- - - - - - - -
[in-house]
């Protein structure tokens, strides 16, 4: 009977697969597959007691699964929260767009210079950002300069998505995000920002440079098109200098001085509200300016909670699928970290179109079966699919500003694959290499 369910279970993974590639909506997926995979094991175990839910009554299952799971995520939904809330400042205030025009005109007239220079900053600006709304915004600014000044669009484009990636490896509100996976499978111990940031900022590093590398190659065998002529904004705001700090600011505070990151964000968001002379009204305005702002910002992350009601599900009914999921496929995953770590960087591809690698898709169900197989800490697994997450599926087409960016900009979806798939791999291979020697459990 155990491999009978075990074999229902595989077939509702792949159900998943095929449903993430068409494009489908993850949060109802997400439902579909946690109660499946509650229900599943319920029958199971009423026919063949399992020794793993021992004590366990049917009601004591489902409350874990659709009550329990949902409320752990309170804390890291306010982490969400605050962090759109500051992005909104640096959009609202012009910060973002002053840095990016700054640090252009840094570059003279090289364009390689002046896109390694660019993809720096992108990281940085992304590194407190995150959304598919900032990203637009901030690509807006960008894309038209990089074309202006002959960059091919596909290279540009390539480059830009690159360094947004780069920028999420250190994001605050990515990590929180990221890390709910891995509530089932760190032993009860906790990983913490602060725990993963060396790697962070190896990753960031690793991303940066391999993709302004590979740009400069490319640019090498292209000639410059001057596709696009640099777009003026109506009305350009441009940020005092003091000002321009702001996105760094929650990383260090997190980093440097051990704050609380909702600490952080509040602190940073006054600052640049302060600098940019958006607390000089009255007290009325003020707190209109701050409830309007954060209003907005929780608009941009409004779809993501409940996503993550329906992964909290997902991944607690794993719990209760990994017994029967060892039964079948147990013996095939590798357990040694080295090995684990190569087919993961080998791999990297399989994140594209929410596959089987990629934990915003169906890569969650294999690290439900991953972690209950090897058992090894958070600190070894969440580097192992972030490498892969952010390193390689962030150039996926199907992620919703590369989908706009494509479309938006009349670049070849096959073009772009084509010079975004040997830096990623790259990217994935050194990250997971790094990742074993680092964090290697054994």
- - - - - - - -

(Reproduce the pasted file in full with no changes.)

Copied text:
[in-house]
């Protein structure tokens, strides 16, 4: 009977697969597959007691699964929260767009210079950002300069998505995000920002440079098109200098001085509200300016909670699928970290179109079966699919500003694959290499 369910279970993974590639909506997926995979094991175990839910009554299952799971995520939904809330400042205030025009005109007239220079900053600006709304915004600014000044669009484009990636490896509100996976499978111990940031900022590093590398190659065998002529904004705001700090600011505070990151964000968001002379009204305005702002910002992350009601599900009914999921496929995953770590960087591809690698898709169900197989800490697994997450599926087409960016900009979806798939791999291979020697459990 155990491999009978075990074999229902595989077939509702792949159900998943095929449903993430068409494009489908993850949060109802997400439902579909946690109660499946509650229900599943319920029958199971009423026919063949399992020794793993021992004590366990049917009601004591489902409350874990659709009550329990949902409320752990309170804390890291306010982490969400605050962090759109500051992005909104640096959009609202012009910060973002002053840095990016700054640090252009840094570059003279090289364009390689002046896109390694660019993809720096992108990281940085992304590194407190995150959304598919900032990203637009901030690509807006960008894309038209990089074309202006002959960059091919596909290279540009390539480059830009690159360094947004780069920028999420250190994001605050990515990590929180990221890390709910891995509530089932760190032993009860906790990983913490602060725990993963060396790697962070190896990753960031690793991303940066391999993709302004590979740009400069490319640019090498292209000639410059001057596709696009640099777009003026109506009305350009441009940020005092003091000002321009702001996105760094929650990383260090997190980093440097051990704050609380909702600490952080509040602190940073006054600052640049302060600098940019958006607390000089009255007290009325003020707190209109701050409830309007954060209003907005929780608009941009409004779809993501409940996503993550329906992964909290997902991944607690794993719990209760990994017994029967060892039964079948147990013996095939590798357990040694080295090995684990190569087919993961080998791999990297399989994140594209929410596959089987990629934990915003169906890569969650294999690290439900991953972690209950090897058992090894958070600190070894969440580097192992972030490498892969952010390193390689962030150039996926199907992620919703590369989908706009494509479309938006009349670049070849096959073009772009084509010079975004040997830096990623790259990217994935050194990250997971790094990742074993680092964090290697054994």